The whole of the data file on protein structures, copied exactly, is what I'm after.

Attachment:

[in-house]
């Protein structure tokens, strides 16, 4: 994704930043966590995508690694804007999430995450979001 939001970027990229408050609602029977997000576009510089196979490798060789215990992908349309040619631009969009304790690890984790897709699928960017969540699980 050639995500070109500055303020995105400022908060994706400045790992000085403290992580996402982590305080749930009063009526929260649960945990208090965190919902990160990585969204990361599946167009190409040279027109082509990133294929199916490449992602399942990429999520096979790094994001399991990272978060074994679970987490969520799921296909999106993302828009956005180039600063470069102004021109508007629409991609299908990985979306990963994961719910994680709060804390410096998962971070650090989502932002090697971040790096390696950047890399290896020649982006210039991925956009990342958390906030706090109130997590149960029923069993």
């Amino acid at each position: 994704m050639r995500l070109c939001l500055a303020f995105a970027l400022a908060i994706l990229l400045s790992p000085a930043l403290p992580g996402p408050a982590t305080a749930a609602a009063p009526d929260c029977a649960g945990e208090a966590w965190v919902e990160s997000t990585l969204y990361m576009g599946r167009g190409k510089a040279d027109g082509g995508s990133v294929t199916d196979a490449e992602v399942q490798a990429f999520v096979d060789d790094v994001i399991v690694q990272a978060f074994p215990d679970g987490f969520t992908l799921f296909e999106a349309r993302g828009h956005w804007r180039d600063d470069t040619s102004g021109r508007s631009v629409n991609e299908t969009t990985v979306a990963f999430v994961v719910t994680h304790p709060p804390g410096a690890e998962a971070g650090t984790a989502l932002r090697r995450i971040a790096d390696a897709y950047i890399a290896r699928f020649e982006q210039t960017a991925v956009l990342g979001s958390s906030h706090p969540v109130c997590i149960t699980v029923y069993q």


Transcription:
[in-house]
């Protein structure tokens, strides 16, 4: 994704930043966590995508690694804007999430995450979001 939001970027990229408050609602029977997000576009510089196979490798060789215990992908349309040619631009969009304790690890984790897709699928960017969540699980 050639995500070109500055303020995105400022908060994706400045790992000085403290992580996402982590305080749930009063009526929260649960945990208090965190919902990160990585969204990361599946167009190409040279027109082509990133294929199916490449992602399942990429999520096979790094994001399991990272978060074994679970987490969520799921296909999106993302828009956005180039600063470069102004021109508007629409991609299908990985979306990963994961719910994680709060804390410096998962971070650090989502932002090697971040790096390696950047890399290896020649982006210039991925956009990342958390906030706090109130997590149960029923069993």
């Amino acid at each position: 994704m050639r995500l070109c939001l500055a303020f995105a970027l400022a908060i994706l990229l400045s790992p000085a930043l403290p992580g996402p408050a982590t305080a749930a609602a009063p009526d929260c029977a649960g945990e208090a966590w965190v919902e990160s997000t990585l969204y990361m576009g599946r167009g190409k510089a040279d027109g082509g995508s990133v294929t199916d196979a490449e992602v399942q490798a990429f999520v096979d060789d790094v994001i399991v690694q990272a978060f074994p215990d679970g987490f969520t992908l799921f296909e999106a349309r993302g828009h956005w804007r180039d600063d470069t040619s102004g021109r508007s631009v629409n991609e299908t969009t990985v979306a990963f999430v994961v719910t994680h304790p709060p804390g410096a690890e998962a971070g650090t984790a989502l932002r090697r995450i971040a790096d390696a897709y950047i890399a290896r699928f020649e982006q210039t960017a991925v956009l990342g979001s958390s906030h706090p969540v109130c997590i149960t699980v029923y069993q």